China is facing its worst COVID-19 outbreak since the initial outbreak in Wuhan in early 2020, as daily reported cases have jumped to over 3,500. While this number is minuscule compared to the worldwide Omicron outbreak, the outbreak has led to a strict lockdown in many cities.
Facing the surge of positive cases, the Chinese government has decided to double down on its draconian zero-COVID policy. During a State Council meeting in March, Vice Premier Sun Chunlan, the top coordinator of China’s COVID-19 response, declared that China will continue the zero-COVID policy “without hesitation.” Therefore, local governments must treat the policy as “a primary political task” and “a top objective of the country.”
The Chinese Communist Party (CCP) has mobilized all of society’s forces to enforce the zero-COVID policy. President Xi Jinping repeatedly highlighted the role of “people’s warfare” in combating the pandemic, demonstrating the central role of mobilization in China’s pandemic management. The CCP derives mobilization capability from its Leninist identity and its history. A Leninist party is a political organization that commands hierarchically from top to bottom and penetrates every level of society. Within the CCP, the 4.8 million party cells extend from the central government in Beijing to rural villages. Mobilization played a fundamental role in the CCP’s victory in the Chinese Civil War. During the Yan’an era, Mao Zedong developed the Mass Line and the People’s War to mobilize the population for military struggles. After the CCP’s victory in 1949, Mao repeatedly employed mobilization during the Land Reform and Socialist Transformation, the Great Leap Forward, and the Cultural Revolution.
Despite this ideological heritage, mobilization under Xi is very different from mobilization under Mao in terms of policy implementation. A Maoist mobilization required adopting a particular model that was uniformly applied throughout the entire country. For example, Mao’s endorsement of large People’s Communes led to the uniform adoption of the People’s Commune model in rural areas during the Great Leap Forward. His praise of backyard furnaces led to universal participation in backyard steelmaking throughout China. In contrast, mobilization under Xi does not require uniformity throughout China; it is task-driven.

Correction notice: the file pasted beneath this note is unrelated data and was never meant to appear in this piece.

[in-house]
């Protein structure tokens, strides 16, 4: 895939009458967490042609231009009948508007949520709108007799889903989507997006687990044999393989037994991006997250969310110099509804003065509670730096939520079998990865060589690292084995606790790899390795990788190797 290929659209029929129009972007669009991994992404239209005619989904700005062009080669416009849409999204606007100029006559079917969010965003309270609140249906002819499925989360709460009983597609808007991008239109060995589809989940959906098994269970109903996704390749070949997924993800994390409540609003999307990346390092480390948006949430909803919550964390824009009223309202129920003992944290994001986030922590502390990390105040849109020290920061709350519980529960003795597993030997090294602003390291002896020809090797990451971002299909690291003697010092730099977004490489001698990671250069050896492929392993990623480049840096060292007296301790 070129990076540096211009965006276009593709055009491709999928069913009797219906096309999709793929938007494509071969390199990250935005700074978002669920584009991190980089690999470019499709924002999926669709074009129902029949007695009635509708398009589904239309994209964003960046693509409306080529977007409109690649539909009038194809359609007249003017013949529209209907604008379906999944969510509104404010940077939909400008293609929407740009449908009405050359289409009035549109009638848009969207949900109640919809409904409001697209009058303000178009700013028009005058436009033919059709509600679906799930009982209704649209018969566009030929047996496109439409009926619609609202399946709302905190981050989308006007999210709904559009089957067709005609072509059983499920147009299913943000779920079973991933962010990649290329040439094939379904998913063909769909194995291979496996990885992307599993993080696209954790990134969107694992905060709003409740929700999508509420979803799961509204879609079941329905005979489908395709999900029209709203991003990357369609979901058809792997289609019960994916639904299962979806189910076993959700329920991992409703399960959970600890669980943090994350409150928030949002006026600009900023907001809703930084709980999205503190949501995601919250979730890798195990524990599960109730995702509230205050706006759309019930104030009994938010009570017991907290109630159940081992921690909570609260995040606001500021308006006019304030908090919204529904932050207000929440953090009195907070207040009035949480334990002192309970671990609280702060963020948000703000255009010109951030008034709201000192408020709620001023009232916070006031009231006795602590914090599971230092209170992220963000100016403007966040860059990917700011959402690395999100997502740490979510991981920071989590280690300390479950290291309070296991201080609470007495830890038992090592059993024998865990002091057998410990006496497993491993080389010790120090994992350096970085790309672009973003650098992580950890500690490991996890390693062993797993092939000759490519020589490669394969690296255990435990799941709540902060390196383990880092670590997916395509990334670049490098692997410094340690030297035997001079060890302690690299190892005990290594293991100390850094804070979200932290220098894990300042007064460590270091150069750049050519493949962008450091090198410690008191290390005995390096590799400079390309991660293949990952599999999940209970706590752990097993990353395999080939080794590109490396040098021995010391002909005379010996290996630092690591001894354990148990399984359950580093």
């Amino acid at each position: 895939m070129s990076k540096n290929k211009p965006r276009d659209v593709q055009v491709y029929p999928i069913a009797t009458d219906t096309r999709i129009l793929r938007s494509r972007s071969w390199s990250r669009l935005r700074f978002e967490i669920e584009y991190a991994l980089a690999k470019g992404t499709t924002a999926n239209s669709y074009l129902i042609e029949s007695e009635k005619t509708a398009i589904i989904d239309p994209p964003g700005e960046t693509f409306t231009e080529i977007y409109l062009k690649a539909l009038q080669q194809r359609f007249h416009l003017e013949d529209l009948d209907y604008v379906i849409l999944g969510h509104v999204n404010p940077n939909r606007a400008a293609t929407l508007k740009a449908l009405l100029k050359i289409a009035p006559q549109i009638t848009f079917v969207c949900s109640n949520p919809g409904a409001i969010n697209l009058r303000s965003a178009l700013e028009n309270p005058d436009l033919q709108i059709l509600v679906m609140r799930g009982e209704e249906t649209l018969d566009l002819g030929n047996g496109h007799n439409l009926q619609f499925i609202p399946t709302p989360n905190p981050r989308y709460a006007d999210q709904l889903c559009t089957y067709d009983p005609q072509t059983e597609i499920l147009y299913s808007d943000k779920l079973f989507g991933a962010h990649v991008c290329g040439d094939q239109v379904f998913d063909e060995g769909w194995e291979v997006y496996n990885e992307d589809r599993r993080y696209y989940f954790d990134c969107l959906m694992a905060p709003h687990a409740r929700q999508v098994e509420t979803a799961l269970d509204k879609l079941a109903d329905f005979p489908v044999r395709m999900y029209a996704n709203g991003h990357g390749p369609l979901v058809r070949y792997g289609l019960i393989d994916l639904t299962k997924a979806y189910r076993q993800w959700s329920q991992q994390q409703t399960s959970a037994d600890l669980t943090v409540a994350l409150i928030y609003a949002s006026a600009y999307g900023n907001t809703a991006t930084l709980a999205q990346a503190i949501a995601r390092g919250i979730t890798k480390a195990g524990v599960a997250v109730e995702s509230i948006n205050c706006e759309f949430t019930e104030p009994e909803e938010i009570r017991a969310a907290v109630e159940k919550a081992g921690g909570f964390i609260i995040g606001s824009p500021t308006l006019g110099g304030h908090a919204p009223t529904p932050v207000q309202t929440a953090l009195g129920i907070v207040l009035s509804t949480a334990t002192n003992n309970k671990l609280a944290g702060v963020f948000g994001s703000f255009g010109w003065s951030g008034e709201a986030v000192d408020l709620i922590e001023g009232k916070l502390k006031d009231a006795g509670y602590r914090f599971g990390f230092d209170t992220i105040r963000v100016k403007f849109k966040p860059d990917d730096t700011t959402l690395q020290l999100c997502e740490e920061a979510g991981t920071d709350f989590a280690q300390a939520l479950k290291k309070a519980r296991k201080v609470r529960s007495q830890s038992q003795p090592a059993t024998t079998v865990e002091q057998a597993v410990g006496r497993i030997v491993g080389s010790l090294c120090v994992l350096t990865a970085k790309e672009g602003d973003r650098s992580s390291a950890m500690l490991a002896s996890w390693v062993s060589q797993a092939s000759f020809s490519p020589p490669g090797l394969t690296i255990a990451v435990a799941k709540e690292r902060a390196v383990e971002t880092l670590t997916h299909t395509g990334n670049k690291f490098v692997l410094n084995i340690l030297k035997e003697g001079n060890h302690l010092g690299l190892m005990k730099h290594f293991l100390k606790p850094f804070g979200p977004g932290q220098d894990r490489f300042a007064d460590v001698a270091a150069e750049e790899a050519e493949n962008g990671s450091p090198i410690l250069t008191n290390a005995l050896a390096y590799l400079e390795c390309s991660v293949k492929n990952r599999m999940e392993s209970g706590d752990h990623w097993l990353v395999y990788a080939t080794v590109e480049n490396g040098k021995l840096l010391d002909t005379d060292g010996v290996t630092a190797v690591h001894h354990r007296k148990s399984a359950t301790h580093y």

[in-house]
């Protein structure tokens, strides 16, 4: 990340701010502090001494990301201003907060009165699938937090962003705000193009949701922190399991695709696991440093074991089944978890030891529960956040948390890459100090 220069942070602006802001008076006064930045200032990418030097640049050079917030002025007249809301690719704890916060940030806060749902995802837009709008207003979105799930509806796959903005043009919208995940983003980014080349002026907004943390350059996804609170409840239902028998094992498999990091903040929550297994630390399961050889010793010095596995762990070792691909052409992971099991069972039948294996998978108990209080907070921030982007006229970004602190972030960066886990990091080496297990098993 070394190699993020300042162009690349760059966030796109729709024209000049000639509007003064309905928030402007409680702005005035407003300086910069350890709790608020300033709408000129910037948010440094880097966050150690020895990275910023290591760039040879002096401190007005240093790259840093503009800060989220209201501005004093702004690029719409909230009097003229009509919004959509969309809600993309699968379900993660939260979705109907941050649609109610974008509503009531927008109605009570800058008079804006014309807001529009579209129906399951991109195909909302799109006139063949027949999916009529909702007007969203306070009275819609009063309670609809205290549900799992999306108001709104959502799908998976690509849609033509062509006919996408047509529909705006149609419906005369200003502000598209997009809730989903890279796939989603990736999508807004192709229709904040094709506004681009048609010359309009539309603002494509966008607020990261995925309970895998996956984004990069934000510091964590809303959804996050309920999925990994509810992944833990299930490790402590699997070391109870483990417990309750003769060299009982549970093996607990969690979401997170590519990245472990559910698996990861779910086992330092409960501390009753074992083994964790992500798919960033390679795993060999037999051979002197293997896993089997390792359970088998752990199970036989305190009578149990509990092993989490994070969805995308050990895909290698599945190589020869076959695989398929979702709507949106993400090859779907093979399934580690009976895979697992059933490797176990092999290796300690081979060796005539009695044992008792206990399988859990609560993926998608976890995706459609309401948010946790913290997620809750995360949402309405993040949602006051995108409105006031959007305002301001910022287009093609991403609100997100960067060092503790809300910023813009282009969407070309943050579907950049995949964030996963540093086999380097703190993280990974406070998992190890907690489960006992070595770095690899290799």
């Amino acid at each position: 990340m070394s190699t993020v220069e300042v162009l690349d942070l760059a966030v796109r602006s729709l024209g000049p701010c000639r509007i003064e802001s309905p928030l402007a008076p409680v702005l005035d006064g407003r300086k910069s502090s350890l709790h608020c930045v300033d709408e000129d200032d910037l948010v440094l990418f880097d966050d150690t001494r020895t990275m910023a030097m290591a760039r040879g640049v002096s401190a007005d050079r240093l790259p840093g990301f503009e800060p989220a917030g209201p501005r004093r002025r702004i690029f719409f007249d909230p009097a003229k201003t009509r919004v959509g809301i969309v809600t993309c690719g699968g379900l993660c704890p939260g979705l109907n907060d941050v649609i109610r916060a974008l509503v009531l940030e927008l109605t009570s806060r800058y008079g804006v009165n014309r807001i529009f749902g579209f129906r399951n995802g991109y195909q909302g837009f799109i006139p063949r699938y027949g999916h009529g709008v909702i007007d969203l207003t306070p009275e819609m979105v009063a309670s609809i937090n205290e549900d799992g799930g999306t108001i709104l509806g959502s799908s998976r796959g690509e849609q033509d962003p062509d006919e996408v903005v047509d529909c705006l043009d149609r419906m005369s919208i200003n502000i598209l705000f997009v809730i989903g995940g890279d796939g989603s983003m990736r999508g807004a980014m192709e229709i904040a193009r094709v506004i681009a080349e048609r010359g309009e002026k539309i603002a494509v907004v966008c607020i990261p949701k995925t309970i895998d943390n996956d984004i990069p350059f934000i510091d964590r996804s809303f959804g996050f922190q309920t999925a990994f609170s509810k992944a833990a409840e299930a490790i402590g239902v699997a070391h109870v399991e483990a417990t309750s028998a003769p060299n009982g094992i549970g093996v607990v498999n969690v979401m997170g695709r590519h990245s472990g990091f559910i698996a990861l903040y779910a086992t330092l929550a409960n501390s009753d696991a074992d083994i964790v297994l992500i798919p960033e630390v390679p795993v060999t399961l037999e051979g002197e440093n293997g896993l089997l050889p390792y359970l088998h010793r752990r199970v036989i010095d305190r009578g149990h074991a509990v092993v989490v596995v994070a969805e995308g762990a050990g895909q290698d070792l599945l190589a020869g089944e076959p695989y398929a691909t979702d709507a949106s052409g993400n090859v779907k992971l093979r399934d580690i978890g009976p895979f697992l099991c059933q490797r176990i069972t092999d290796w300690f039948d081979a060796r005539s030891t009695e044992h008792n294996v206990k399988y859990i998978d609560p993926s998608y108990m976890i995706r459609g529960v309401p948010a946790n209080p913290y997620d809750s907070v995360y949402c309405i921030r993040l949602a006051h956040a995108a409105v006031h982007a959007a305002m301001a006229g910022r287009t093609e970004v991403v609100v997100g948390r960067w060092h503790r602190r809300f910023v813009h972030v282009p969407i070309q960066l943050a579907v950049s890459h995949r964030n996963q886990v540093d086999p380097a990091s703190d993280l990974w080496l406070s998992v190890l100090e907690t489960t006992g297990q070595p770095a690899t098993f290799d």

Scholars such as Kevin J. O’Brien describe the Chinese state as responsibility-driven, meaning local officials operate under what is known as the cadre responsibility system. The cadre responsibility system evaluates the performance of local cadres based on their fulfillment of assigned policy goals. During mobilization, the task from the top leadership becomes the priority, outweighing all policy goals in the cadre responsibility system. Under the current zero-COVID policy, the task of preventing a COVID-19 outbreak outweighs the imperative of economic growth, usually the most critical policy goal in the cadre responsible system.
This task-driven system reflects the central government’s inability to control every local government closely. Beijing cannot monitor all local policy implementation processes. Thus, the central government uses task-driven mobilization to ensure that all local governments achieve a uniform result. The outcome-based nature of the task-driven mobilization creates incentives for policy innovation based on local conditions.
China’s zero-COVID policy demonstrates that local cadres have some freedom in task completion. Local governments can use any method as long as they can prevent an outbreak. Therefore, the zero-COVID policy as implemented reflects an urban-rural divide. All localities implemented the zero-COVID policy to the extreme; however, officials in urban and rural areas chose different implementation methods. Large cities and municipalities implemented strict lockdown during COVID-19 outbreak. Under such a lockdown, numerous medical workers, social workers, and party cadres patrol streets, conduct mass COVID-19 testing campaigns, and distribute food and other necessities to residents.
In comparison, small and remote villages, communities, and townships do not use lockdowns. Instead, they track down “high-risk populations” who might cause an outbreak in their locality. According to one interviewee who lives in a small village, people live a relatively normal life even during the height of the pandemic. Instead of receiving daily necessities through the government distribution system like city residents, people buy staple goods from markets, which stay open during the pandemic. Only those who return to the village from elsewhere suffer rigorous home quarantines and repeated home visits from local cadres. Another cadre from a small town said that the government uses the health code system to prevent people from coming into the town. Within the town, people can live like normal.